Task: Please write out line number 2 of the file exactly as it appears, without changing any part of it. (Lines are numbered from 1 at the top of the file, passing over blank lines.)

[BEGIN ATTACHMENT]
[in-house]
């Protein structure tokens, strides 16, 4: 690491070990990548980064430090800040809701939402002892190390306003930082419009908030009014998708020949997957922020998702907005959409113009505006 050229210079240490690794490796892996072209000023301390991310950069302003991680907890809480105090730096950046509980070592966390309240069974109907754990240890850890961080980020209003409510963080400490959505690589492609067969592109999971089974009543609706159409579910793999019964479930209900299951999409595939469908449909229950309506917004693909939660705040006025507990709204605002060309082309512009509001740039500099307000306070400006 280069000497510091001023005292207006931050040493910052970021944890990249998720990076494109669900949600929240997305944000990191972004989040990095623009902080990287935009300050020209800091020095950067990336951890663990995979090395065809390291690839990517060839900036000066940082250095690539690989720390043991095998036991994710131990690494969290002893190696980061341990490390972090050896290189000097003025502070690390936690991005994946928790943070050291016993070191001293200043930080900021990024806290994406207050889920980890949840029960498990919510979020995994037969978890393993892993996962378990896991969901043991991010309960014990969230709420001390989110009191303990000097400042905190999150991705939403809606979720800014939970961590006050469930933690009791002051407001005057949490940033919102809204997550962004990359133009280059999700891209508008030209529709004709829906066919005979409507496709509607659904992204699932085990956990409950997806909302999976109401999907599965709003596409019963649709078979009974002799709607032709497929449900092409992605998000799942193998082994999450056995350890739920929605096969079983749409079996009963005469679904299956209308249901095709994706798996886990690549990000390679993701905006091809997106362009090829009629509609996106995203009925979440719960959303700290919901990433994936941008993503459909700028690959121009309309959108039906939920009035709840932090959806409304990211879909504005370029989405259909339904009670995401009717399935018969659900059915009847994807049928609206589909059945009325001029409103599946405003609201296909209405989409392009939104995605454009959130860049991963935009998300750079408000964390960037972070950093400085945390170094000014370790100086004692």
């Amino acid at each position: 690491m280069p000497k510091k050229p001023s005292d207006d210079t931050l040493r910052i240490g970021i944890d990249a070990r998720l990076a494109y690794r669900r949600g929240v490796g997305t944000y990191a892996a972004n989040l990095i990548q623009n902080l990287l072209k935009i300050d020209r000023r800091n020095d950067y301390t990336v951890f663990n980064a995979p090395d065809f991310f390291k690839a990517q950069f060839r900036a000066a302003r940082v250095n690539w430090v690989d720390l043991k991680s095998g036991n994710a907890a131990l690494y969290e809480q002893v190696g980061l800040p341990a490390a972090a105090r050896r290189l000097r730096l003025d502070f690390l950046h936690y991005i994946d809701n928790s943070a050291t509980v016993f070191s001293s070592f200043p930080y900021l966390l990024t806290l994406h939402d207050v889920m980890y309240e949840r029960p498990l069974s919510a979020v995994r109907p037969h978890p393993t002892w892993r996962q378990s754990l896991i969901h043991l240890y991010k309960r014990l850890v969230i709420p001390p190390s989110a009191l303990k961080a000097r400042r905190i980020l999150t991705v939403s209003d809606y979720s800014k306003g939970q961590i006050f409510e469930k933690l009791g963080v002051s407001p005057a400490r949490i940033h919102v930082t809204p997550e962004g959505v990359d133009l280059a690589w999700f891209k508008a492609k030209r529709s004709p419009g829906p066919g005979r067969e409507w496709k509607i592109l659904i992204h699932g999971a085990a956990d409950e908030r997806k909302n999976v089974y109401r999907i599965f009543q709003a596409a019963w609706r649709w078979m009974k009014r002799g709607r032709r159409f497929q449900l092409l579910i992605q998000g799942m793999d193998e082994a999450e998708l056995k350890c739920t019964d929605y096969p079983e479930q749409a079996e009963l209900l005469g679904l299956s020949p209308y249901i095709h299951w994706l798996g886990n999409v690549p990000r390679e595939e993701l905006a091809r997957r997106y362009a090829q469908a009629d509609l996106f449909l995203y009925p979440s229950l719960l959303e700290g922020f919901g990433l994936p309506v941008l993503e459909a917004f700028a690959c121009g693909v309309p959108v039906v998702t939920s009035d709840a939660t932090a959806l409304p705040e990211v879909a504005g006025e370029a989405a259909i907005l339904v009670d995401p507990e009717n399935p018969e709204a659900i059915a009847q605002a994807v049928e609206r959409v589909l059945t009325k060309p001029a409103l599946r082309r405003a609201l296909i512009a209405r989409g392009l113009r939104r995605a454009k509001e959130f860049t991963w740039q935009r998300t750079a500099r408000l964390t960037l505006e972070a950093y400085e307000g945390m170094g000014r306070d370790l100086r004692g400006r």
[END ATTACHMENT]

């Protein structure tokens, strides 16, 4: 690491070990990548980064430090800040809701939402002892190390306003930082419009908030009014998708020949997957922020998702907005959409113009505006 050229210079240490690794490796892996072209000023301390991310950069302003991680907890809480105090730096950046509980070592966390309240069974109907754990240890850890961080980020209003409510963080400490959505690589492609067969592109999971089974009543609706159409579910793999019964479930209900299951999409595939469908449909229950309506917004693909939660705040006025507990709204605002060309082309512009509001740039500099307000306070400006 280069000497510091001023005292207006931050040493910052970021944890990249998720990076494109669900949600929240997305944000990191972004989040990095623009902080990287935009300050020209800091020095950067990336951890663990995979090395065809390291690839990517060839900036000066940082250095690539690989720390043991095998036991994710131990690494969290002893190696980061341990490390972090050896290189000097003025502070690390936690991005994946928790943070050291016993070191001293200043930080900021990024806290994406207050889920980890949840029960498990919510979020995994037969978890393993892993996962378990896991969901043991991010309960014990969230709420001390989110009191303990000097400042905190999150991705939403809606979720800014939970961590006050469930933690009791002051407001005057949490940033919102809204997550962004990359133009280059999700891209508008030209529709004709829906066919005979409507496709509607659904992204699932085990956990409950997806909302999976109401999907599965709003596409019963649709078979009974002799709607032709497929449900092409992605998000799942193998082994999450056995350890739920929605096969079983749409079996009963005469679904299956209308249901095709994706798996886990690549990000390679993701905006091809997106362009090829009629509609996106995203009925979440719960959303700290919901990433994936941008993503459909700028690959121009309309959108039906939920009035709840932090959806409304990211879909504005370029989405259909339904009670995401009717399935018969659900059915009847994807049928609206589909059945009325001029409103599946405003609201296909209405989409392009939104995605454009959130860049991963935009998300750079408000964390960037972070950093400085945390170094000014370790100086004692």